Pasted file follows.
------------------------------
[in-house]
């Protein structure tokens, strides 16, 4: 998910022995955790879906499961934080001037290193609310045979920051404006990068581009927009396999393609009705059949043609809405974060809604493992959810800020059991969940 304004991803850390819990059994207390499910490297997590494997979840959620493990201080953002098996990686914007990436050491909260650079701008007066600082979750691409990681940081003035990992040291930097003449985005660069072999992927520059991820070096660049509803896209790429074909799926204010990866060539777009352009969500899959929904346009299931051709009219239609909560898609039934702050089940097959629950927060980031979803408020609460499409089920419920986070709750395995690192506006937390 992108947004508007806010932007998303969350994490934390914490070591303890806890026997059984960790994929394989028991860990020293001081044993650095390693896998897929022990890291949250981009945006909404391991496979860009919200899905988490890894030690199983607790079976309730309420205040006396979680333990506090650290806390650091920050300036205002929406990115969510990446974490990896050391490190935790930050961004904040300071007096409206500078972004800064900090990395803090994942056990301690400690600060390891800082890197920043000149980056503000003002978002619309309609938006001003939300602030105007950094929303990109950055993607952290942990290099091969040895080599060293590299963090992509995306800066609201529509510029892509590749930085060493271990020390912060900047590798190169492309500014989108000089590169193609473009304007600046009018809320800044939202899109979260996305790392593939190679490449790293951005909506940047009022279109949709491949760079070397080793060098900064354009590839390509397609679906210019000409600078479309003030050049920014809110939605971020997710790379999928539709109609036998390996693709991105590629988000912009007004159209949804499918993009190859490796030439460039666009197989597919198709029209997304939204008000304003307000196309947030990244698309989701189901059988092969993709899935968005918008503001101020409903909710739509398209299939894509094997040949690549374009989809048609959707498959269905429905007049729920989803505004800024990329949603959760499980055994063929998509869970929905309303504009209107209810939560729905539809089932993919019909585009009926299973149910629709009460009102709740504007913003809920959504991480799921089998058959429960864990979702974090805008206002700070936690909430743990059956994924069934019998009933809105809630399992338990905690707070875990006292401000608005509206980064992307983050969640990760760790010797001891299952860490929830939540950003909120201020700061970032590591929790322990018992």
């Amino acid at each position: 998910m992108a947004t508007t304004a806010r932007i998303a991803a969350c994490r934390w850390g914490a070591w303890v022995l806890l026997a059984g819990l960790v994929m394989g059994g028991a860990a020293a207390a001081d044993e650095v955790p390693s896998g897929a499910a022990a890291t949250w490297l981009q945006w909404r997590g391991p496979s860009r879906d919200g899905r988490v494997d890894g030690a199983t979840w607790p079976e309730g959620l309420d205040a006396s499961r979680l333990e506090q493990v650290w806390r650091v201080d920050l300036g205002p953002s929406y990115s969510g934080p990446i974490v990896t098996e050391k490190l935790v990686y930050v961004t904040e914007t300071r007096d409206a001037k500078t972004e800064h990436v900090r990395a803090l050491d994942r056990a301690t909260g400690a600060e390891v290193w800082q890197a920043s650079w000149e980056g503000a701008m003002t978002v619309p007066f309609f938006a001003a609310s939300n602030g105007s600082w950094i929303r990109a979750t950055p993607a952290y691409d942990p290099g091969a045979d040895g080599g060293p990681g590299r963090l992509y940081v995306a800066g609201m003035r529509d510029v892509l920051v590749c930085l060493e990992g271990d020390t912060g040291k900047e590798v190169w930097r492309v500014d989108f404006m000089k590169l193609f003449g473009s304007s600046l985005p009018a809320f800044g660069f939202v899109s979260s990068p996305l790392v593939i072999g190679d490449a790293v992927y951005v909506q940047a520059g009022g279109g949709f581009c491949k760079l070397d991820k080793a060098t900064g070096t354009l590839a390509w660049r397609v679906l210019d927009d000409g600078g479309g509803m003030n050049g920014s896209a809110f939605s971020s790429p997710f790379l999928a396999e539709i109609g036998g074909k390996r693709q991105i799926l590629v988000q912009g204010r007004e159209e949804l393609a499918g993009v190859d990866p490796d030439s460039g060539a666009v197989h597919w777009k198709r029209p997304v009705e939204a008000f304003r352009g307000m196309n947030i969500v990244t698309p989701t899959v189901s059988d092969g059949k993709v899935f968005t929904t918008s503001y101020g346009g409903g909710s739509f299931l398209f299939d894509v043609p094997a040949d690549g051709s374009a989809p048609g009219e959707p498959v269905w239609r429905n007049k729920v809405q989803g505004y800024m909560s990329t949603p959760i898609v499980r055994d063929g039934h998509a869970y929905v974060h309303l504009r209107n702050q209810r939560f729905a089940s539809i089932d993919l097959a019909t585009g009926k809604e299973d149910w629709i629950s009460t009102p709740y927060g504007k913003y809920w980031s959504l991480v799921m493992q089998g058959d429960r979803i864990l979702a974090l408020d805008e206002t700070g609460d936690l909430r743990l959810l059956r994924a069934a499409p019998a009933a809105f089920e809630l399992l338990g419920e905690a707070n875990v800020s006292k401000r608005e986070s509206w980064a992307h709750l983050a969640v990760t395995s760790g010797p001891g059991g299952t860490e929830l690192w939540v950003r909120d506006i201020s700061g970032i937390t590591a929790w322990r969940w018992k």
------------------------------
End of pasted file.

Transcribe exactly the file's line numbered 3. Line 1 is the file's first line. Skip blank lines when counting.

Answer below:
């Amino acid at each position: 998910m992108a947004t508007t304004a806010r932007i998303a991803a969350c994490r934390w850390g914490a070591w303890v022995l806890l026997a059984g819990l960790v994929m394989g059994g028991a860990a020293a207390a001081d044993e650095v955790p390693s896998g897929a499910a022990a890291t949250w490297l981009q945006w909404r997590g391991p496979s860009r879906d919200g899905r988490v494997d890894g030690a199983t979840w607790p079976e309730g959620l309420d205040a006396s499961r979680l333990e506090q493990v650290w806390r650091v201080d920050l300036g205002p953002s929406y990115s969510g934080p990446i974490v990896t098996e050391k490190l935790v990686y930050v961004t904040e914007t300071r007096d409206a001037k500078t972004e800064h990436v900090r990395a803090l050491d994942r056990a301690t909260g400690a600060e390891v290193w800082q890197a920043s650079w000149e980056g503000a701008m003002t978002v619309p007066f309609f938006a001003a609310s939300n602030g105007s600082w950094i929303r990109a979750t950055p993607a952290y691409d942990p290099g091969a045979d040895g080599g060293p990681g590299r963090l992509y940081v995306a800066g609201m003035r529509d510029v892509l920051v590749c930085l060493e990992g271990d020390t912060g040291k900047e590798v190169w930097r492309v500014d989108f404006m000089k590169l193609f003449g473009s304007s600046l985005p009018a809320f800044g660069f939202v899109s979260s990068p996305l790392v593939i072999g190679d490449a790293v992927y951005v909506q940047a520059g009022g279109g949709f581009c491949k760079l070397d991820k080793a060098t900064g070096t354009l590839a390509w660049r397609v679906l210019d927009d000409g600078g479309g509803m003030n050049g920014s896209a809110f939605s971020s790429p997710f790379l999928a396999e539709i109609g036998g074909k390996r693709q991105i799926l590629v988000q912009g204010r007004e159209e949804l393609a499918g993009v190859d990866p490796d030439s460039g060539a666009v197989h597919w777009k198709r029209p997304v009705e939204a008000f304003r352009g307000m196309n947030i969500v990244t698309p989701t899959v189901s059988d092969g059949k993709v899935f968005t929904t918008s503001y101020g346009g409903g909710s739509f299931l398209f299939d894509v043609p094997a040949d690549g051709s374009a989809p048609g009219e959707p498959v269905w239609r429905n007049k729920v809405q989803g505004y800024m909560s990329t949603p959760i898609v499980r055994d063929g039934h998509a869970y929905v974060h309303l504009r209107n702050q209810r939560f729905a089940s539809i089932d993919l097959a019909t585009g009926k809604e299973d149910w629709i629950s009460t009102p709740y927060g504007k913003y809920w980031s959504l991480v799921m493992q089998g058959d429960r979803i864990l979702a974090l408020d805008e206002t700070g609460d936690l909430r743990l959810l059956r994924a069934a499409p019998a009933a809105f089920e809630l399992l338990g419920e905690a707070n875990v800020s006292k401000r608005e986070s509206w980064a992307h709750l983050a969640v990760t395995s760790g010797p001891g059991g299952t860490e929830l690192w939540v950003r909120d506006i201020s700061g970032i937390t590591a929790w322990r969940w018992k």